“The fibre project brings these communities into the 21st century as far as telecommunications infrastructure goes,” said Sean Craig, an analyst with the Finance Department of the Government of the Northwest Territories. “The communities up in the Mackenzie Valley are either on a microwave radio system or on satellite. So fibre optics, it’s hard to put into words just how much better that is.”
The Government of the Northwest Territories, which is funding the $82 million project, says the faster Internet speeds could lead to new business opportunities, the expansion of an international satellite station and more effective government services, including tele-health and education. There is a lack of medical specialists in the Mackenzie Valley, and the fibre-optic line will allow for better transmission of data, such as lab results and X-rays, and consultations with physicians in larger towns. Similarly, e-learning and distance education will be improved.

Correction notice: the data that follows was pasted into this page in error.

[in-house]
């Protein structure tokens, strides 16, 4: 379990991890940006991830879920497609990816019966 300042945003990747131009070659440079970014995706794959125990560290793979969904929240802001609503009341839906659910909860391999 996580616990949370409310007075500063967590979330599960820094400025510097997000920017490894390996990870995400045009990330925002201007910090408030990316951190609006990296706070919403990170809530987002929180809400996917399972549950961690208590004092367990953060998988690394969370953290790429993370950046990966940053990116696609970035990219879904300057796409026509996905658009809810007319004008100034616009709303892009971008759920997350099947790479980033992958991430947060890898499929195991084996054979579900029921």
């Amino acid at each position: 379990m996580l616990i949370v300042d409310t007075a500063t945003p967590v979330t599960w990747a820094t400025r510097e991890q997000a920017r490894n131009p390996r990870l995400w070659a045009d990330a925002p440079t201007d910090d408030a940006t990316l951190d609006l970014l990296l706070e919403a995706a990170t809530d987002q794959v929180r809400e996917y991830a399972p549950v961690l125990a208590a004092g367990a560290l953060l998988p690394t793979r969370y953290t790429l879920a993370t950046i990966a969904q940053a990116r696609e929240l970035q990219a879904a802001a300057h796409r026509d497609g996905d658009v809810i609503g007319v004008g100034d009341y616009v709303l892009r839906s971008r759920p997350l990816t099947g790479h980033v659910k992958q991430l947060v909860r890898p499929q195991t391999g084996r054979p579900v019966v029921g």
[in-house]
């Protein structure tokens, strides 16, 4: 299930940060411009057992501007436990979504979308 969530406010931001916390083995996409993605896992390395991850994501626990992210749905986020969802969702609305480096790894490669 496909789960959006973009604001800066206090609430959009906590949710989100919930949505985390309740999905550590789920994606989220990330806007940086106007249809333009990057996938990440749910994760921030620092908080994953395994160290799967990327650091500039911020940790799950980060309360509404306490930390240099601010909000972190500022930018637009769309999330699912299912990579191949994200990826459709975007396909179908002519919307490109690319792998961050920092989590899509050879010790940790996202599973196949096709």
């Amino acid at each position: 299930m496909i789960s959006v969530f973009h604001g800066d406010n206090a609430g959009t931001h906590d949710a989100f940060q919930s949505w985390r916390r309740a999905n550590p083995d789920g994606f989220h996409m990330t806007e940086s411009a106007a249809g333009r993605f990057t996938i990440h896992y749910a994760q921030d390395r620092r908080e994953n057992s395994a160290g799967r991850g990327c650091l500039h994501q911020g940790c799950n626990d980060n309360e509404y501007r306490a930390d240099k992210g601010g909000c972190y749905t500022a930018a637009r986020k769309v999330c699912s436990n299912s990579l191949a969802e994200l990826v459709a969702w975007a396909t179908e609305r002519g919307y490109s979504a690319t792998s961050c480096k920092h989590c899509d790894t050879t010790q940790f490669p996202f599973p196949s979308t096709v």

“They’re very small communities, they’re extremely remote, and they’re only accessible by winter road, plane or the barge down the river,” Craig said.
A natural fit for the job
Manitoba-based Rohl Enterprises was a natural fit for the Mackenzie Valley project as several years ago the company installed what is, for now, the northernmost fibre line in the Northwest Territories.
The company began operations in the 1960s and focused on transmission line clearing until transitioning into road building in the 1980s. In 1987 it switched to telecommunications work, and in 1994 it added natural gas. Telecom now makes up about 80 percent of its business.